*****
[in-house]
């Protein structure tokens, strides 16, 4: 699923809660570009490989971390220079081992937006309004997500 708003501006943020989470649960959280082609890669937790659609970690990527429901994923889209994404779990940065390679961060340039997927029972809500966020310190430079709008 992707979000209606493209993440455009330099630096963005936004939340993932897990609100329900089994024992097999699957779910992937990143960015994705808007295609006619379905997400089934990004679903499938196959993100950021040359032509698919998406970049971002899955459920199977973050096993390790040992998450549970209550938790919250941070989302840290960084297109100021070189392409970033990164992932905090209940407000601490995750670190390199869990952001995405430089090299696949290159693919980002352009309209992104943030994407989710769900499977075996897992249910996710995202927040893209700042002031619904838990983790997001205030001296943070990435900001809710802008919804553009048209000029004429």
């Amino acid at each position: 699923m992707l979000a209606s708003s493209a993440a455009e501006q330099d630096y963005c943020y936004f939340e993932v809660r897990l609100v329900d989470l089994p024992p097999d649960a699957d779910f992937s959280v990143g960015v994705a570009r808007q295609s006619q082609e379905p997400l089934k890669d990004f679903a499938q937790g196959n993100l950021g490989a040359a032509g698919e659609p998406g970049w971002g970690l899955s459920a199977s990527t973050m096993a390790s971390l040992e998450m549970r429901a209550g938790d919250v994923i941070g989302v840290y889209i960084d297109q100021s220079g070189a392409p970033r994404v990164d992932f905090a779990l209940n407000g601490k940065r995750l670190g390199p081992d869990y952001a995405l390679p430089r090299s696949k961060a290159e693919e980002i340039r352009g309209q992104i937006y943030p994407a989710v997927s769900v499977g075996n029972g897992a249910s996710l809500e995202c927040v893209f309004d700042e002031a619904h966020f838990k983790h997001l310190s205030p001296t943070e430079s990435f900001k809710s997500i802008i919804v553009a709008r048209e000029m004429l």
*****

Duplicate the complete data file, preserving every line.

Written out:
[in-house]
């Protein structure tokens, strides 16, 4: 699923809660570009490989971390220079081992937006309004997500 708003501006943020989470649960959280082609890669937790659609970690990527429901994923889209994404779990940065390679961060340039997927029972809500966020310190430079709008 992707979000209606493209993440455009330099630096963005936004939340993932897990609100329900089994024992097999699957779910992937990143960015994705808007295609006619379905997400089934990004679903499938196959993100950021040359032509698919998406970049971002899955459920199977973050096993390790040992998450549970209550938790919250941070989302840290960084297109100021070189392409970033990164992932905090209940407000601490995750670190390199869990952001995405430089090299696949290159693919980002352009309209992104943030994407989710769900499977075996897992249910996710995202927040893209700042002031619904838990983790997001205030001296943070990435900001809710802008919804553009048209000029004429």
């Amino acid at each position: 699923m992707l979000a209606s708003s493209a993440a455009e501006q330099d630096y963005c943020y936004f939340e993932v809660r897990l609100v329900d989470l089994p024992p097999d649960a699957d779910f992937s959280v990143g960015v994705a570009r808007q295609s006619q082609e379905p997400l089934k890669d990004f679903a499938q937790g196959n993100l950021g490989a040359a032509g698919e659609p998406g970049w971002g970690l899955s459920a199977s990527t973050m096993a390790s971390l040992e998450m549970r429901a209550g938790d919250v994923i941070g989302v840290y889209i960084d297109q100021s220079g070189a392409p970033r994404v990164d992932f905090a779990l209940n407000g601490k940065r995750l670190g390199p081992d869990y952001a995405l390679p430089r090299s696949k961060a290159e693919e980002i340039r352009g309209q992104i937006y943030p994407a989710v997927s769900v499977g075996n029972g897992a249910s996710l809500e995202c927040v893209f309004d700042e002031a619904h966020f838990k983790h997001l310190s205030p001296t943070e430079s990435f900001k809710s997500i802008i919804v553009a709008r048209e000029m004429l």